In my Indianapolis Business Journal column listing 10 things Indianapolis could do to make our already thriving downtown an even better place to live, the second item was: Have the guts (and the money) to build more than five stories.

Downtown Indianapolis has a few notable existing and planned high-rise places to live, but many of the new residential projects are four stories. If we’re going to get to sustainable urban density, we need to mix in more mid-rise places to live.

Sustainable urban density is what it takes to support a healthy base of restaurants and retail. While our Mass Ave and Fountain Square restaurants are busy from 6 to 8 p.m., similar restaurants in Chicago would still be crowded until 10 p.m. Our sidewalks and retail stores might be bustling on a Saturday afternoon, but many are empty other parts of the day and days of the week. Right now it’s taking longer to fill the first-floor retail and restaurant spaces in new mixed-use buildings than it is to rent or sell the residential units above them. We need to correct that imbalance with more buildings that have more stories of residential above the retail.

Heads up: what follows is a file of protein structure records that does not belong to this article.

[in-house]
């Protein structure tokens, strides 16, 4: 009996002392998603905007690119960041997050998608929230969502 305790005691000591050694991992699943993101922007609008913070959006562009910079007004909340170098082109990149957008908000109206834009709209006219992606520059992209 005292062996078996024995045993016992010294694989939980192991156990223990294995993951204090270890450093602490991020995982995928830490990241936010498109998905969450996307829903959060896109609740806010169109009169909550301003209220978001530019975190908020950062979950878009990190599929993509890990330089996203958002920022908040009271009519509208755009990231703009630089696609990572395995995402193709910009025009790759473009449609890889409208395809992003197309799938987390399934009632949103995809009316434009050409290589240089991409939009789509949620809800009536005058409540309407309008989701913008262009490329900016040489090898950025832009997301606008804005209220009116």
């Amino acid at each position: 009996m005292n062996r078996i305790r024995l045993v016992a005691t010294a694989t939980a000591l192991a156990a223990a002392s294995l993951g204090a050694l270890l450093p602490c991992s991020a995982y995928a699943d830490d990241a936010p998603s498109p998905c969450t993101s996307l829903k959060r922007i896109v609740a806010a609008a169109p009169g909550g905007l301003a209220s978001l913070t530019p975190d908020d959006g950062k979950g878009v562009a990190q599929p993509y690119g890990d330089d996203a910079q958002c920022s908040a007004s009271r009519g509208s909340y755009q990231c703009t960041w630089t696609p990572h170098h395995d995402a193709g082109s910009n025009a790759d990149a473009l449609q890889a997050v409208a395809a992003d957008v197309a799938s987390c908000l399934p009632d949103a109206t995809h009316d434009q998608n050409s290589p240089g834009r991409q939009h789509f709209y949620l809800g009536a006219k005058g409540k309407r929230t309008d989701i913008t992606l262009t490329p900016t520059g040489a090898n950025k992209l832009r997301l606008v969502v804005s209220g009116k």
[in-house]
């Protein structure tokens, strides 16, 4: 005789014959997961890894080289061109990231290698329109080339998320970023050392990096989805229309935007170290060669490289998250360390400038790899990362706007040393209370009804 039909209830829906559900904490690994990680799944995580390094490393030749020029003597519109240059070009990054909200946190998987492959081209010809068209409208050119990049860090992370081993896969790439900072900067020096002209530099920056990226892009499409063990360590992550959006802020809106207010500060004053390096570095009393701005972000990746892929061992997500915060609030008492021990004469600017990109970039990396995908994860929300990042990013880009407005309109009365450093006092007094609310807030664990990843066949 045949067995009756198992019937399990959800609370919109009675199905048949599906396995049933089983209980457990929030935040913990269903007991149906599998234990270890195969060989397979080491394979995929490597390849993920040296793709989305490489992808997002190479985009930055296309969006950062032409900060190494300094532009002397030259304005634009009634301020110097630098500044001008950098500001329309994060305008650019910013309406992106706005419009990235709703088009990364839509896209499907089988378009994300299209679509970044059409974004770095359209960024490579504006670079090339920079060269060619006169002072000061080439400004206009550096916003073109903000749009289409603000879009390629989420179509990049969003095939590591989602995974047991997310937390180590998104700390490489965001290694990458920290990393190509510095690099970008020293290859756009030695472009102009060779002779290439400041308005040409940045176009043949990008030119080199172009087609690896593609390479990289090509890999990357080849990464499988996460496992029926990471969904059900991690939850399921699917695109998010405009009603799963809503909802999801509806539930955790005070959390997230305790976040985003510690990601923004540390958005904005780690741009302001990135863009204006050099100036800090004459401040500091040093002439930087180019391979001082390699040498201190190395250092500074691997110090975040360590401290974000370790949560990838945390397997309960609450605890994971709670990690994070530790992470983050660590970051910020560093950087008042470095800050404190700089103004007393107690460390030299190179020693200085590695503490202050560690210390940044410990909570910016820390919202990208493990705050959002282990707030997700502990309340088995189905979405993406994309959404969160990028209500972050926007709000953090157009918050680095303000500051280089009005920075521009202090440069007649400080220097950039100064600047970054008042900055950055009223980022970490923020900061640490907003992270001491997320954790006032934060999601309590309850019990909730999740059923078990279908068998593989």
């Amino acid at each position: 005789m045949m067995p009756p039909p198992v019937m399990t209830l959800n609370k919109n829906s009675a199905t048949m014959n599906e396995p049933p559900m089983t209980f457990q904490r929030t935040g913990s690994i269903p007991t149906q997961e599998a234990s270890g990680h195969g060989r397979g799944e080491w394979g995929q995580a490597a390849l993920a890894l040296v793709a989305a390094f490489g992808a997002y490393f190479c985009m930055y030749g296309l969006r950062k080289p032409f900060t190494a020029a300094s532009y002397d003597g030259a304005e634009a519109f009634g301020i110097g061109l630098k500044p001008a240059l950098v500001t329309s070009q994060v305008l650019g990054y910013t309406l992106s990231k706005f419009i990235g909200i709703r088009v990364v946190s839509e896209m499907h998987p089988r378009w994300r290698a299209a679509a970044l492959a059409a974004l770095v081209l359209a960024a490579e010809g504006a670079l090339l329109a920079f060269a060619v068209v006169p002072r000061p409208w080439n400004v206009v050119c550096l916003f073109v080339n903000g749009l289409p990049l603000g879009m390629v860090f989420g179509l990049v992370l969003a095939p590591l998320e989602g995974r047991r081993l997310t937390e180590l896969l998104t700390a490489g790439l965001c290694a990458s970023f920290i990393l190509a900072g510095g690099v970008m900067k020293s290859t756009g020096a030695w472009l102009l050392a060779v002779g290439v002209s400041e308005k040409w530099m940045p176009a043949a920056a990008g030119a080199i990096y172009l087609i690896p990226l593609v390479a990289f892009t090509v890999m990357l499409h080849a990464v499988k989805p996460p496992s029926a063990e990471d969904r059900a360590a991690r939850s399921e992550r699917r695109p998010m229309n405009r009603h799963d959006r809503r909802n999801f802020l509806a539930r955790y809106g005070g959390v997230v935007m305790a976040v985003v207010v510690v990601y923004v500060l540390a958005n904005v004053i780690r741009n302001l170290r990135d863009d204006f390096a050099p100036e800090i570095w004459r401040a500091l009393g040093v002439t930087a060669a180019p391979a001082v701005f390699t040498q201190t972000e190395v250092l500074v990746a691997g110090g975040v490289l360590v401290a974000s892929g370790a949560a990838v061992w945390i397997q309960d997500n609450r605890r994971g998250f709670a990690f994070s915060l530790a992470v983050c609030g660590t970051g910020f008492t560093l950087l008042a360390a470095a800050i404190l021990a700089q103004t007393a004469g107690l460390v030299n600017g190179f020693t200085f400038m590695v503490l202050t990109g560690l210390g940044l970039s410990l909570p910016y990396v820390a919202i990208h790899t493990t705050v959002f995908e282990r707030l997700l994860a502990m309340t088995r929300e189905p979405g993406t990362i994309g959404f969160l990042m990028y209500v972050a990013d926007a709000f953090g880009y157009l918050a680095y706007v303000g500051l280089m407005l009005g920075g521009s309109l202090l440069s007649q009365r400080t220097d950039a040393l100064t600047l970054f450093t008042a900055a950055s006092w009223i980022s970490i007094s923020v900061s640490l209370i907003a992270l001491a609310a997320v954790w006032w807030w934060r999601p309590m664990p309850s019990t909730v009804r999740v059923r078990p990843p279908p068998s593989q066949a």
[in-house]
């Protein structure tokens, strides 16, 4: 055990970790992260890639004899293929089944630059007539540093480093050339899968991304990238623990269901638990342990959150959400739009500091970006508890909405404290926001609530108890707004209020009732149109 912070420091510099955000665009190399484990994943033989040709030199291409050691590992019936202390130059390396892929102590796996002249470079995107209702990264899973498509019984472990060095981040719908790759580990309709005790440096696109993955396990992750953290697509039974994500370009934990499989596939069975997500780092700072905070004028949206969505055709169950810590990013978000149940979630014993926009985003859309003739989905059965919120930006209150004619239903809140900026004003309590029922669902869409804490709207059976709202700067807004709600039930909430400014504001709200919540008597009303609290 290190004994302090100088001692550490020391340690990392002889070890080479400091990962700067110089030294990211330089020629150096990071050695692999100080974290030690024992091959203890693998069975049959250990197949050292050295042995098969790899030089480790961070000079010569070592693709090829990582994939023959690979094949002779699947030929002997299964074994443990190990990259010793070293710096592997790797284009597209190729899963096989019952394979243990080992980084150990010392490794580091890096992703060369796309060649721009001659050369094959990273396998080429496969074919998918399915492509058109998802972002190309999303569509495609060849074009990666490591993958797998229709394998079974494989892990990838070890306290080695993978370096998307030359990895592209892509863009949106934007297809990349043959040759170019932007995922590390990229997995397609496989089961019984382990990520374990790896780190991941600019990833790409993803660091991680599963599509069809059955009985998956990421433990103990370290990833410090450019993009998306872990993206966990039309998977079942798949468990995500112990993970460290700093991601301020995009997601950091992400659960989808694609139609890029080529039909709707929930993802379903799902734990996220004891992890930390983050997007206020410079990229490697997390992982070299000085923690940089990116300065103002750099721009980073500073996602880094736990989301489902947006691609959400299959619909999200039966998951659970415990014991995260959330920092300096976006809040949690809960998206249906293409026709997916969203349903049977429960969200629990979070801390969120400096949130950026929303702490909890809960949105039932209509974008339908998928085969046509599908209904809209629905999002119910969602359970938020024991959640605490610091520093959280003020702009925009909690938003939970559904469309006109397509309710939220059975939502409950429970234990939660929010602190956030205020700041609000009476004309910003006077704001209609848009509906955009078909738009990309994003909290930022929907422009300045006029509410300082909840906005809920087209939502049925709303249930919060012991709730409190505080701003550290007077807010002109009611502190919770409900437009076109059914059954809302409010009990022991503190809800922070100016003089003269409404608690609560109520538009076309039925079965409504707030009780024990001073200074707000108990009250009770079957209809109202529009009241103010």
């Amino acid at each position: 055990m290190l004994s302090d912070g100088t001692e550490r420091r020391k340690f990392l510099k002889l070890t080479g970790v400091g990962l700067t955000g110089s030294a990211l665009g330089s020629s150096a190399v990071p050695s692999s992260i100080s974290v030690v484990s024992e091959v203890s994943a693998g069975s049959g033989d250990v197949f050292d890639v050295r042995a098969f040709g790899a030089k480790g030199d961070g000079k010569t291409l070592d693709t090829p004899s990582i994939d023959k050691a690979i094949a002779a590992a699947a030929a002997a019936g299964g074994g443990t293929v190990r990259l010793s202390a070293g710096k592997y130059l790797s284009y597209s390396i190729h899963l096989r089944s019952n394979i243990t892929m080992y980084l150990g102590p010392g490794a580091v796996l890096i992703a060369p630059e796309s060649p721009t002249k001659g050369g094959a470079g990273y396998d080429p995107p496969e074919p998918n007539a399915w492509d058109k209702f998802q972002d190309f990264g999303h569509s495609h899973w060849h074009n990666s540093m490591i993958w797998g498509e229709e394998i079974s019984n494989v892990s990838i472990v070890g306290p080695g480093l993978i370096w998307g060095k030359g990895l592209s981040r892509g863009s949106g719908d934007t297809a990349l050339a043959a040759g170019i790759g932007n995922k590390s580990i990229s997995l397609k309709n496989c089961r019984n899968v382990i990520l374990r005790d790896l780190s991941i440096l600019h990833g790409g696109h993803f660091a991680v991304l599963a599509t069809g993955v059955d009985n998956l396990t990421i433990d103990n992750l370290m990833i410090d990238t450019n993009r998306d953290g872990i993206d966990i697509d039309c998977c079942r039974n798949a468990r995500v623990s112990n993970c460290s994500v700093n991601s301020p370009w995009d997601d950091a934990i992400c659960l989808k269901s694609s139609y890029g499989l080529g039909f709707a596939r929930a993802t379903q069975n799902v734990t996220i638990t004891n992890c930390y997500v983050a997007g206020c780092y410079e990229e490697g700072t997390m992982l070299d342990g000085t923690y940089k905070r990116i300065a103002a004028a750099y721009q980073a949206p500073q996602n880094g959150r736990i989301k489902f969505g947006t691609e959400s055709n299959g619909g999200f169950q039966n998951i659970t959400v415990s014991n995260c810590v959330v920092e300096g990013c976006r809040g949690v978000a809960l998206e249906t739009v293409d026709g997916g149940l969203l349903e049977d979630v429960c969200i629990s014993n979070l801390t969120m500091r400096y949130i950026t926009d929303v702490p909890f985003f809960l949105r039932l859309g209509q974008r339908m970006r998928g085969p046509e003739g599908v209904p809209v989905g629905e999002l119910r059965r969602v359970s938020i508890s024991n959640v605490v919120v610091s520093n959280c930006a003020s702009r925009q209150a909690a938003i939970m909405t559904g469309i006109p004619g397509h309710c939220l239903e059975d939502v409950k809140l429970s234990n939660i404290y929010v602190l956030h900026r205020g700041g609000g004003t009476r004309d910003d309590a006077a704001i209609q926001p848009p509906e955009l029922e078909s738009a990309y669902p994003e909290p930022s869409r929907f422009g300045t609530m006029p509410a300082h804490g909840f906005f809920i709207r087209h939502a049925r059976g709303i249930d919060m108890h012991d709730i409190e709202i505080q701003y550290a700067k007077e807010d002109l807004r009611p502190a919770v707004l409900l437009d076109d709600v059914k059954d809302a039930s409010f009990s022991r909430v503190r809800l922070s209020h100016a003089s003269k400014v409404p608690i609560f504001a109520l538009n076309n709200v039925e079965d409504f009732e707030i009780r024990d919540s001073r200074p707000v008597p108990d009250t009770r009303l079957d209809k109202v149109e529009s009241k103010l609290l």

Sustainable urban density also keeps downtown walkable, so you can easily walk or bike to work. If there are too many four-story buildings, they sprawl out over more land to meet the demand for downtown living. That’s what spread the city out before, and we should try to avoid that in this new wave of urban living.

Granted, it is more expensive to build structures that are more than four stories. Once a structure is designed to be above a 78-foot height, building code requires a steel structure, and the elevators must be electric powered, not hydraulic.

But taller buildings also give building owners better value for the footprint of the land. To make buildings economically sustainable, the owner needs a certain number of units to sell or rent. Rents can be more reasonable when there are more units per building, and downtown needs more affordable units for young professionals.

Do we want all high-rises downtown? No, our city is more visually interesting and inviting with a mix of building heights.

Good design is important, and enhances the economics as we consider what makes downtown living work.